If you want to understand race in Chicago in the months after the end of the First World War, the letters written by two soldiers from the south side are illuminative. Throughout the war, Lieutenant Charles L. Samson wrote his wife, Loula, at 6730 S. Perry multiple times a week. A mechanical engineer, he’d had a close scrape with death after a German submarine sunk his troop ship off the Scottish coast. In France, he was posted far from the front lines, much to his disappointment.
Six days after Germany signed the armistice effectively ending the war, Samson challenged his wife’s proposed move to a new place, as he would be forced to ride streetcars “jammed with n——s” to get to work. “If I were still at the Amalgamated plant I would have to ride State & 35th lines. Both are n—— lines.”
On January 14, 1919, he wrote he was “working one n—— outfit here. It will surprise you when I tell you that they are as good a lot of worker as I ever encountered.” He believed their efficiency could be credited to fellow white officers who “do not fraternize with the men and hence have no compunction about pushing them.”
From the time he was a teenager, Stanley B. Norvell had grown up at 614 W. 61st Place, just down the street from the home of Charles Deneen, the governor of Illinois between 1905 and 1913. In May 1915, the 26-year-old joined the Eighth Regiment of the Illinois National Guard, whose officers and enlisted men were all African American. The letters that Corporal Norvell wrote to the Chicago Defender from training camps in Texas in the summer and fall 1916 are, for the most part, lighthearted and reassuring.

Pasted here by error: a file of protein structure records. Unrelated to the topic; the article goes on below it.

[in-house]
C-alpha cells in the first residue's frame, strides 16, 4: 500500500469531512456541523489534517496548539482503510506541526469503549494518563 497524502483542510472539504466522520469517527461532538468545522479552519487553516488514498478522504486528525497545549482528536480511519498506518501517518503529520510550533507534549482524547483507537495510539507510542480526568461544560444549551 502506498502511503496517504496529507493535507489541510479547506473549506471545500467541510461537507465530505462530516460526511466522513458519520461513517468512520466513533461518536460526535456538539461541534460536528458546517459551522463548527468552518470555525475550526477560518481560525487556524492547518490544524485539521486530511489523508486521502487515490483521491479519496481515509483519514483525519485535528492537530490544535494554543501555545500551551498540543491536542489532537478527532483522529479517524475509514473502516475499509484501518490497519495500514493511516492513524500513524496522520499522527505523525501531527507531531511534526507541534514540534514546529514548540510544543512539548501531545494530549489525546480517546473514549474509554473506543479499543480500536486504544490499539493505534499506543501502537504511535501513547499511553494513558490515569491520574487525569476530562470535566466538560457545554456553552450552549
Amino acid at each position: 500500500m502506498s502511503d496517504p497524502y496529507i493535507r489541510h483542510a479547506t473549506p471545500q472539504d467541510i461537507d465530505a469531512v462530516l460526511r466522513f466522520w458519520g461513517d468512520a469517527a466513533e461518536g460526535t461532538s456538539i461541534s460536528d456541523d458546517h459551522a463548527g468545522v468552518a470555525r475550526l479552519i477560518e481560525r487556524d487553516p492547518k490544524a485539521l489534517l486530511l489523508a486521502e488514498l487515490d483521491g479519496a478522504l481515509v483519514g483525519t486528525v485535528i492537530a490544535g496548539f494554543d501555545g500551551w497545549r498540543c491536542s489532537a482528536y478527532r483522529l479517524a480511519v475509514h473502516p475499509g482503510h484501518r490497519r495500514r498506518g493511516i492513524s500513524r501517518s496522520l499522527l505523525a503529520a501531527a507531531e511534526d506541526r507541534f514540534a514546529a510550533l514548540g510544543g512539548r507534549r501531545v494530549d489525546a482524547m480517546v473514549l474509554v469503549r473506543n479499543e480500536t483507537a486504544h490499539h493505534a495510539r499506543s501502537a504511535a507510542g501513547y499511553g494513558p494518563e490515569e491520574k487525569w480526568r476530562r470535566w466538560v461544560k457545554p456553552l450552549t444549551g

Writing from the front lines in the fall of 1918, Lieutenant Norvell wrote to the Defender that he could not go into great detail about his experiences due to the military censorship, but that he had “found France, notwithstanding its war-ridden condition, an infinitely more agreeable place for me to live in than my own country.” Norvell subsequently won the Croix de Guerre for commanding a machine-gun company through a ten-day action after all its officers were killed or wounded. When Norvell and his comrades returned to Chicago on February 19, 1919, they were greeted by a thunderous welcome in a massive parade in the South Loop.
There is no record of what Charles L. Samson or Stanley B. Norvell did during the Chicago race riots. Given the raw ugliness of Samson’s letters, it is easy to imagine the lieutenant being one of the hundreds of armed whites taking to the streets or, perhaps, being like the Beverly garage owner who, miles away from the riot zone, told a light-skinned black lawyer that the unrest would be over “only when the whites kill off two or three hundred of the n——s.” We can’t say where he was, but his worldview was shared by the rioters: the end result of the war could not be one in which Black men and women could imagine the same rank in society as whites.